• These will include efforts to modernize and improve efficiencies of current recycling systems. According to the Scottish Parliament’s website, these local targets will be modeled after Wales’ recycling system, which has one of the highest national household recycling rates in the world. 
A Ban on the Disposal of Unused or Unsold Products
  • Producers must now find alternative end of life solutions for unused goods, addressing the exorbitant volume of unused clothing and electronics found in landfill. The bill suggests reuse, donation, or recycling of these items instead.  


  • In 2021, France instituted a similar ban as part of their Anti-Waste and Circular Economy Law. The expansive restriction covers the disposal of cosmetic and hygiene products, clothes, electronics, and other unsold goods.

View the bill in its entirety or the Explanatory Notes here.

Where Is Reuse Mentioned in the Bill?

Scotland’s bill frequently mentions reuse, emphasizing the need for “society-wide” resource management and reuse in the transition to a circular economy. A key objective of the bill is the maximization of pre-existing reuse and recycling services. This includes incentivizing reuse at the household level, which would include implementing standardized definitions of practices, better communication with households, and more consistent policies in the interest of enhancing these services.   



Also outlined is the possibility of mandatory public reporting for businesses of waste and surplus products with the goal of making waste streams and their impact more transparent. It is suggested that this initiative should start with businesses or industries with the highest potential for reuse.

Special attention is paid to the local authority level, reaffirming the impact and importance of smaller-scale reuse. Small-scale, local reuse is also championed in a January 2023 article from Upstream summarizing the importance of local reuse policy in the United States.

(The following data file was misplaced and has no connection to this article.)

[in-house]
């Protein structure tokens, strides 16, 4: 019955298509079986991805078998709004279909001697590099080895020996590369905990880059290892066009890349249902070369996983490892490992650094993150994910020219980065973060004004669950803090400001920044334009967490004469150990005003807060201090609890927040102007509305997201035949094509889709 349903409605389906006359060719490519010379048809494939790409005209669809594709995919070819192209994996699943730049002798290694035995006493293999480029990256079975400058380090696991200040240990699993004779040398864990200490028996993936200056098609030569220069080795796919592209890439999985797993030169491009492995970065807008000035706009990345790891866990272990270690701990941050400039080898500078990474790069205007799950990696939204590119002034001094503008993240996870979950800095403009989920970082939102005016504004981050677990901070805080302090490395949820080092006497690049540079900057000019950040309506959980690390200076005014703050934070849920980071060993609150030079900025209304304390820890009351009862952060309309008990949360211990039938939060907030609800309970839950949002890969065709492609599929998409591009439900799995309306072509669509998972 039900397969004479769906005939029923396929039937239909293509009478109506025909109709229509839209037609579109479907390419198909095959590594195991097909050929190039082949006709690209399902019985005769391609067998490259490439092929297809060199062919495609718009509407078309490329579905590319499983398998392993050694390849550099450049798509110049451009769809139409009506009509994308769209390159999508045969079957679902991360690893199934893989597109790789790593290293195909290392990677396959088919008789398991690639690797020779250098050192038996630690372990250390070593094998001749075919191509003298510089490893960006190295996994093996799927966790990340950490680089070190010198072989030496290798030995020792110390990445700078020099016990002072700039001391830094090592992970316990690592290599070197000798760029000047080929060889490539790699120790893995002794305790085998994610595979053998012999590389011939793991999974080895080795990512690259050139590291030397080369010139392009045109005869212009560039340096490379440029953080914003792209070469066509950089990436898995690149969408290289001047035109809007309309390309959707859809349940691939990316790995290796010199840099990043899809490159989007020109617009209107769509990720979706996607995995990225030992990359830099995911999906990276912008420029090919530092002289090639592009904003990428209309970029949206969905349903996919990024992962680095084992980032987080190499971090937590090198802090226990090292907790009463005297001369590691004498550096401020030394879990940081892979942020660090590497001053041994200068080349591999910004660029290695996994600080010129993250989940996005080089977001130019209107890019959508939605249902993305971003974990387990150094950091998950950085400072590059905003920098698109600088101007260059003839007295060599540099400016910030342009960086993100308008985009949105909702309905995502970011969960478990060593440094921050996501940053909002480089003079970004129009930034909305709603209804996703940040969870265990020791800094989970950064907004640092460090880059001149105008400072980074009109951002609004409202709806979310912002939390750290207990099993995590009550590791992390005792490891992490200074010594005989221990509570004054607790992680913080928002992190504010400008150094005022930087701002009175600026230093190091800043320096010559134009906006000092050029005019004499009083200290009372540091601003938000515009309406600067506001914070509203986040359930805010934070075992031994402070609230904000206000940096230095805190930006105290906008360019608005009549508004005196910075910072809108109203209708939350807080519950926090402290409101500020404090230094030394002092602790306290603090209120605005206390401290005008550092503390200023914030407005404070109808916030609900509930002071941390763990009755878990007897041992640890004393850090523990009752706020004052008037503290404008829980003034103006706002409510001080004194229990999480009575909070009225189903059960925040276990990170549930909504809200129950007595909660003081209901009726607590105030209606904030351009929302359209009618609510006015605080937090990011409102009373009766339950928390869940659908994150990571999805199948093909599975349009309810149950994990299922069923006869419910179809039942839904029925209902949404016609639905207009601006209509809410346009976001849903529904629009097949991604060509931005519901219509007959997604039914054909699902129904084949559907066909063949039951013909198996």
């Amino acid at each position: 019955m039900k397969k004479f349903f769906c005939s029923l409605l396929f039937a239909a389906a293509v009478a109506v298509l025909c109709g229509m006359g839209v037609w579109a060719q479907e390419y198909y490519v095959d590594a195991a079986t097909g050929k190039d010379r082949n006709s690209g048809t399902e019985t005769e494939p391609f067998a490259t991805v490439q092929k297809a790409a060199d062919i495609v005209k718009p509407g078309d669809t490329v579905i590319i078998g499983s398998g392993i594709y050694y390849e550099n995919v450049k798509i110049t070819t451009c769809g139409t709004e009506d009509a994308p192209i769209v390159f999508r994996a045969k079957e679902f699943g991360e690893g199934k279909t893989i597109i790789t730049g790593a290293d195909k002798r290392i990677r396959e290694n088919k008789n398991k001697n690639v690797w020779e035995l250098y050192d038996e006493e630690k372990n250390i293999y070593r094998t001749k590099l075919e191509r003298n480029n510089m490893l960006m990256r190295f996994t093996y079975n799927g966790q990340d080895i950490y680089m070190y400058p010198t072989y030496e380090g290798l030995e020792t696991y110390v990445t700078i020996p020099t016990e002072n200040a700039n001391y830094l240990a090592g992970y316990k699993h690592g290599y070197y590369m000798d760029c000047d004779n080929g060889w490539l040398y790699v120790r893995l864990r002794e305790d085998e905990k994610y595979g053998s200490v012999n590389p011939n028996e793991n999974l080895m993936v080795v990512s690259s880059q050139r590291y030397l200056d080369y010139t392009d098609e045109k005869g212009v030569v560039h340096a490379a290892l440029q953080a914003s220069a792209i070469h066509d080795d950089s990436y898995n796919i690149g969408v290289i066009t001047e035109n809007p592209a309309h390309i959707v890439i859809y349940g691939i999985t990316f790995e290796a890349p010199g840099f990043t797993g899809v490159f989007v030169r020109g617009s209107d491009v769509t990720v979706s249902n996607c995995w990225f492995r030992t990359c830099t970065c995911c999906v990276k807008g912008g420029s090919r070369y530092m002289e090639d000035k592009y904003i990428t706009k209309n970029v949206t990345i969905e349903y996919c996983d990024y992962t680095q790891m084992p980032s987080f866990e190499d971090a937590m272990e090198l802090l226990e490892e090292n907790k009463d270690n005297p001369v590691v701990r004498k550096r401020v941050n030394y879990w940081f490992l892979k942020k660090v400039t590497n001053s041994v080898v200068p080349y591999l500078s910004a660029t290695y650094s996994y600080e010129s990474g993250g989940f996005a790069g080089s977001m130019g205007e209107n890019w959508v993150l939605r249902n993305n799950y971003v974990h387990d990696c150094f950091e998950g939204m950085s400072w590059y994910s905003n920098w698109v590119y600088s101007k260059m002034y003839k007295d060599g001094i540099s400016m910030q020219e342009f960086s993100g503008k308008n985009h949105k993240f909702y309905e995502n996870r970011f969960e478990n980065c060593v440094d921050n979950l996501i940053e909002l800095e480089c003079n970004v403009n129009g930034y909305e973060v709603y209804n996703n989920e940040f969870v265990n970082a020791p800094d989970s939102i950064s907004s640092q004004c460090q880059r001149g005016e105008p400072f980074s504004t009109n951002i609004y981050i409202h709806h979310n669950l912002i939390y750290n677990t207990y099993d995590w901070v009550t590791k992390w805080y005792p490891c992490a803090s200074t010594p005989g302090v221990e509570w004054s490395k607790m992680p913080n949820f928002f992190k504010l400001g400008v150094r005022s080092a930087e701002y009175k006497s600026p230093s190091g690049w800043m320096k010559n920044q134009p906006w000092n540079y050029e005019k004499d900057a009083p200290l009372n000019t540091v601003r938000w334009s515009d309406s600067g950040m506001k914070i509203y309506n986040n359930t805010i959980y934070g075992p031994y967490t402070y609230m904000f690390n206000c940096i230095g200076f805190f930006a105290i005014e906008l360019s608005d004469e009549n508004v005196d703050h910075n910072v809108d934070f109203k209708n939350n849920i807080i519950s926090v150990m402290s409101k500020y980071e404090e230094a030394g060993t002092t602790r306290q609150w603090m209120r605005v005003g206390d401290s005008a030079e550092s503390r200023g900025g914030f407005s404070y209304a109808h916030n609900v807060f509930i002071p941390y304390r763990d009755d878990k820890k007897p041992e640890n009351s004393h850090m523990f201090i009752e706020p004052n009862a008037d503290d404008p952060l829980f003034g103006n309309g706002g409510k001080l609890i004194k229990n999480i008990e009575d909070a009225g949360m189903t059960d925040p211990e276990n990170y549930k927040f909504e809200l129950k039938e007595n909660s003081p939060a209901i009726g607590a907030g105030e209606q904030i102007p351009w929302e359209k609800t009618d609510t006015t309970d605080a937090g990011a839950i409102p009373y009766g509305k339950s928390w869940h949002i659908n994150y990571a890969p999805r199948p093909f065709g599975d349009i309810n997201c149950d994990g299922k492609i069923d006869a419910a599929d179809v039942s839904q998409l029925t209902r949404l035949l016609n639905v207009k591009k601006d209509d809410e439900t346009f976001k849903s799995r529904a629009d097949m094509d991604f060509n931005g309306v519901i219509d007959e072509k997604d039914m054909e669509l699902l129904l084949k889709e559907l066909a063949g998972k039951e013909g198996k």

Efforts Towards A Circular Economy In the U.S.

Organizations like the Ellen MacArthur Foundation are making tremendous strides in drawing attention to the power of reuse, though there is currently little in the way of federal legislation supporting a nationwide transition to a circular economy.

However, individual states, counties, and municipalities around the country have already taken important steps in waste and pollution prevention that should be celebrated. 

Oregon, Maine, Colorado, and California have all recently introduced various EPR laws, many of which directly limit or ban single-use packaging. In Oregon, the 2021 Plastic Pollution and Recycling Modernization Act requires the creation and funding of recycling alternatives, with reuse explicitly named among them.

What Can the U.S. Take Away From Scotland’s Circular Economy Bill?

Standardization and Education

The standardization of reuse systems, education, and access to information for producers and consumers alike are all essential steps to scaling up reuse practices in the United States. The benefits of standardization and the necessity of industry-wide standards in scaling reuse systems were discussed in our August 2023 webinar with Resolve/PR3. An overview of the webinar can be found here. 

Numbers are Key

The aggregation of data from current reuse policies and projects would be incredibly beneficial in supporting nationwide legislation and making the demonstrable impacts of reuse more visible to lawmakers and the general public. California, Connecticut, Delaware, Hawaii, Maine, New York, Oregon, and Vermont have all introduced progressive policies banning the sale of plastic bags, with some even implementing fees on paper bags in retail settings. The impacts of these programs are significant, and further visibility and reporting on their significance is crucial to ramping up efforts at the federal level. 

The momentum being built around the Circular Economy is promising and I’m sure we can expect more countries and governments to follow Scotland’s lead in the years to come. 


If you’re new to the Circular Economy or just want to stay up to date with all the latest news, check out our Resources Page